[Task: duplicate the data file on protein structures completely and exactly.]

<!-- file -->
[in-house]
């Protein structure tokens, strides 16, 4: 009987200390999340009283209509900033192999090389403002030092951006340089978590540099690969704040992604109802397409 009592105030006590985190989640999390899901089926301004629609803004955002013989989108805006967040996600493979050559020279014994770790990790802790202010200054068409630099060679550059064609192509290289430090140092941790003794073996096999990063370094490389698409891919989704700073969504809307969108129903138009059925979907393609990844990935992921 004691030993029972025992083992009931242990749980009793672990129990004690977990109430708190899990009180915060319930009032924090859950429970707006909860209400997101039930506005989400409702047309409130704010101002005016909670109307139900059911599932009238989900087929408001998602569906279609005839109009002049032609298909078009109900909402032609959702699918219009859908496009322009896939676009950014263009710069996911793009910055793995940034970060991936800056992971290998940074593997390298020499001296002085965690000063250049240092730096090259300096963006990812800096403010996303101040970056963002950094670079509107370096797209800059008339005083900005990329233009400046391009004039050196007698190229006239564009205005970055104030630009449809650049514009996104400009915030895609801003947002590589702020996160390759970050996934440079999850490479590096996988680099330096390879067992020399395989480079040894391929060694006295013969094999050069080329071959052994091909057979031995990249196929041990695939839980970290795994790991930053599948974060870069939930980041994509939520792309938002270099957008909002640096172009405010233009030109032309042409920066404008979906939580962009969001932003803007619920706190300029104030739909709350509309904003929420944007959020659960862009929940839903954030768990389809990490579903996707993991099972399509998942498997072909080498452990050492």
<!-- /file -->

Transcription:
[in-house]
């Protein structure tokens, strides 16, 4: 009987200390999340009283209509900033192999090389403002030092951006340089978590540099690969704040992604109802397409 009592105030006590985190989640999390899901089926301004629609803004955002013989989108805006967040996600493979050559020279014994770790990790802790202010200054068409630099060679550059064609192509290289430090140092941790003794073996096999990063370094490389698409891919989704700073969504809307969108129903138009059925979907393609990844990935992921 004691030993029972025992083992009931242990749980009793672990129990004690977990109430708190899990009180915060319930009032924090859950429970707006909860209400997101039930506005989400409702047309409130704010101002005016909670109307139900059911599932009238989900087929408001998602569906279609005839109009002049032609298909078009109900909402032609959702699918219009859908496009322009896939676009950014263009710069996911793009910055793995940034970060991936800056992971290998940074593997390298020499001296002085965690000063250049240092730096090259300096963006990812800096403010996303101040970056963002950094670079509107370096797209800059008339005083900005990329233009400046391009004039050196007698190229006239564009205005970055104030630009449809650049514009996104400009915030895609801003947002590589702020996160390759970050996934440079999850490479590096996988680099330096390879067992020399395989480079040894391929060694006295013969094999050069080329071959052994091909057979031995990249196929041990695939839980970290795994790991930053599948974060870069939930980041994509939520792309938002270099957008909002640096172009405010233009030109032309042409920066404008979906939580962009969001932003803007619920706190300029104030739909709350509309904003929420944007959020659960862009929940839903954030768990389809990490579903996707993991099972399509998942498997072909080498452990050492």